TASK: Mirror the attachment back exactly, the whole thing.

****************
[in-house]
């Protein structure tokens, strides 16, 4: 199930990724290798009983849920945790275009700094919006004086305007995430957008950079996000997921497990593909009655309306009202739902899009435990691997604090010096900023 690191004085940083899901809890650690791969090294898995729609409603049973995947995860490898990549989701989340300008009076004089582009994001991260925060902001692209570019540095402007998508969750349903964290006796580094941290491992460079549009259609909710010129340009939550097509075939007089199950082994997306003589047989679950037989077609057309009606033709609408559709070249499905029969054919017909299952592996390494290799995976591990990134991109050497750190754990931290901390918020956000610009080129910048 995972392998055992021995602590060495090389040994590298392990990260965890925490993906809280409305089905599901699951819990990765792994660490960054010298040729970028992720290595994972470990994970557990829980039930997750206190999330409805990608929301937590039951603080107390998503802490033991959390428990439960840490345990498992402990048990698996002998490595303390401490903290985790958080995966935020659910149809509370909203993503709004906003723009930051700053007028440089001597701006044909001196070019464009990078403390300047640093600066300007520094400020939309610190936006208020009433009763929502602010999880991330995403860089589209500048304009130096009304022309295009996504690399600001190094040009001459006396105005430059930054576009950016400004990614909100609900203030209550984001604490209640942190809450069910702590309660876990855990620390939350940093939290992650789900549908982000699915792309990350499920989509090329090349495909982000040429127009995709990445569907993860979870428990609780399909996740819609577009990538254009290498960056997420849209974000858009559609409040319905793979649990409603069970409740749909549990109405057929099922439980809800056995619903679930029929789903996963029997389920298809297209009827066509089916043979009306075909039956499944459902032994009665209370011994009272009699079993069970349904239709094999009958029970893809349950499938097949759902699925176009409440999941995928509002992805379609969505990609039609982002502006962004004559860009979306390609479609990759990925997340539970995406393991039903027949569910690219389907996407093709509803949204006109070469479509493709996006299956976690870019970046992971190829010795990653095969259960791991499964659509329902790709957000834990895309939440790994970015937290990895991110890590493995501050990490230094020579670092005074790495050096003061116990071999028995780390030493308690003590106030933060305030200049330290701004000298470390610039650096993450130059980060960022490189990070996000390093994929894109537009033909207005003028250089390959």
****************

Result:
[in-house]
């Protein structure tokens, strides 16, 4: 199930990724290798009983849920945790275009700094919006004086305007995430957008950079996000997921497990593909009655309306009202739902899009435990691997604090010096900023 690191004085940083899901809890650690791969090294898995729609409603049973995947995860490898990549989701989340300008009076004089582009994001991260925060902001692209570019540095402007998508969750349903964290006796580094941290491992460079549009259609909710010129340009939550097509075939007089199950082994997306003589047989679950037989077609057309009606033709609408559709070249499905029969054919017909299952592996390494290799995976591990990134991109050497750190754990931290901390918020956000610009080129910048 995972392998055992021995602590060495090389040994590298392990990260965890925490993906809280409305089905599901699951819990990765792994660490960054010298040729970028992720290595994972470990994970557990829980039930997750206190999330409805990608929301937590039951603080107390998503802490033991959390428990439960840490345990498992402990048990698996002998490595303390401490903290985790958080995966935020659910149809509370909203993503709004906003723009930051700053007028440089001597701006044909001196070019464009990078403390300047640093600066300007520094400020939309610190936006208020009433009763929502602010999880991330995403860089589209500048304009130096009304022309295009996504690399600001190094040009001459006396105005430059930054576009950016400004990614909100609900203030209550984001604490209640942190809450069910702590309660876990855990620390939350940093939290992650789900549908982000699915792309990350499920989509090329090349495909982000040429127009995709990445569907993860979870428990609780399909996740819609577009990538254009290498960056997420849209974000858009559609409040319905793979649990409603069970409740749909549990109405057929099922439980809800056995619903679930029929789903996963029997389920298809297209009827066509089916043979009306075909039956499944459902032994009665209370011994009272009699079993069970349904239709094999009958029970893809349950499938097949759902699925176009409440999941995928509002992805379609969505990609039609982002502006962004004559860009979306390609479609990759990925997340539970995406393991039903027949569910690219389907996407093709509803949204006109070469479509493709996006299956976690870019970046992971190829010795990653095969259960791991499964659509329902790709957000834990895309939440790994970015937290990895991110890590493995501050990490230094020579670092005074790495050096003061116990071999028995780390030493308690003590106030933060305030200049330290701004000298470390610039650096993450130059980060960022490189990070996000390093994929894109537009033909207005003028250089390959």